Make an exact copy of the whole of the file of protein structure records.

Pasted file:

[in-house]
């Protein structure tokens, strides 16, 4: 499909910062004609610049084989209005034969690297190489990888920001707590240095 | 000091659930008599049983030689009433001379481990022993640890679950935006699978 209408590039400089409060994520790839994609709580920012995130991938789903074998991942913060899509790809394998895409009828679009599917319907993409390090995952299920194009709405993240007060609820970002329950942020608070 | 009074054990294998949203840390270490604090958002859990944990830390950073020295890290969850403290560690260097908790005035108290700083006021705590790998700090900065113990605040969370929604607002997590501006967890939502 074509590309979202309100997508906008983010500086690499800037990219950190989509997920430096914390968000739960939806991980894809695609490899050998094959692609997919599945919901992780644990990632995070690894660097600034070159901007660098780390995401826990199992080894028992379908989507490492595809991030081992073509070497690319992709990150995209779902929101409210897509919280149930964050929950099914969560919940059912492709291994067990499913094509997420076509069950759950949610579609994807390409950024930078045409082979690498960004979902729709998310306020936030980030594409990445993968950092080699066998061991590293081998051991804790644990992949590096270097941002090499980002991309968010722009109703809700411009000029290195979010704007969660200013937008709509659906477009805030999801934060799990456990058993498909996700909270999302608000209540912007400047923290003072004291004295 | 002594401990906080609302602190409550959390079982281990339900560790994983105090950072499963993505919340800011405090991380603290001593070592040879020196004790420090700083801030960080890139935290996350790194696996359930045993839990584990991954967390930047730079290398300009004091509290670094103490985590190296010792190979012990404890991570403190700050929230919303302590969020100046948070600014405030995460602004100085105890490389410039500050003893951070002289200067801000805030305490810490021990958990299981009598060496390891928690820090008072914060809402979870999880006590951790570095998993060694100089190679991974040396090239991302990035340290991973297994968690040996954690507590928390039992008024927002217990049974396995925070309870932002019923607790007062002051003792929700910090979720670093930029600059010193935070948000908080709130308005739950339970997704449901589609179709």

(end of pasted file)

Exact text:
[in-house]
């Protein structure tokens, strides 16, 4: 499909910062004609610049084989209005034969690297190489990888920001707590240095 | 000091659930008599049983030689009433001379481990022993640890679950935006699978 209408590039400089409060994520790839994609709580920012995130991938789903074998991942913060899509790809394998895409009828679009599917319907993409390090995952299920194009709405993240007060609820970002329950942020608070 | 009074054990294998949203840390270490604090958002859990944990830390950073020295890290969850403290560690260097908790005035108290700083006021705590790998700090900065113990605040969370929604607002997590501006967890939502 074509590309979202309100997508906008983010500086690499800037990219950190989509997920430096914390968000739960939806991980894809695609490899050998094959692609997919599945919901992780644990990632995070690894660097600034070159901007660098780390995401826990199992080894028992379908989507490492595809991030081992073509070497690319992709990150995209779902929101409210897509919280149930964050929950099914969560919940059912492709291994067990499913094509997420076509069950759950949610579609994807390409950024930078045409082979690498960004979902729709998310306020936030980030594409990445993968950092080699066998061991590293081998051991804790644990992949590096270097941002090499980002991309968010722009109703809700411009000029290195979010704007969660200013937008709509659906477009805030999801934060799990456990058993498909996700909270999302608000209540912007400047923290003072004291004295 | 002594401990906080609302602190409550959390079982281990339900560790994983105090950072499963993505919340800011405090991380603290001593070592040879020196004790420090700083801030960080890139935290996350790194696996359930045993839990584990991954967390930047730079290398300009004091509290670094103490985590190296010792190979012990404890991570403190700050929230919303302590969020100046948070600014405030995460602004100085105890490389410039500050003893951070002289200067801000805030305490810490021990958990299981009598060496390891928690820090008072914060809402979870999880006590951790570095998993060694100089190679991974040396090239991302990035340290991973297994968690040996954690507590928390039992008024927002217990049974396995925070309870932002019923607790007062002051003792929700910090979720670093930029600059010193935070948000908080709130308005739950339970997704449901589609179709």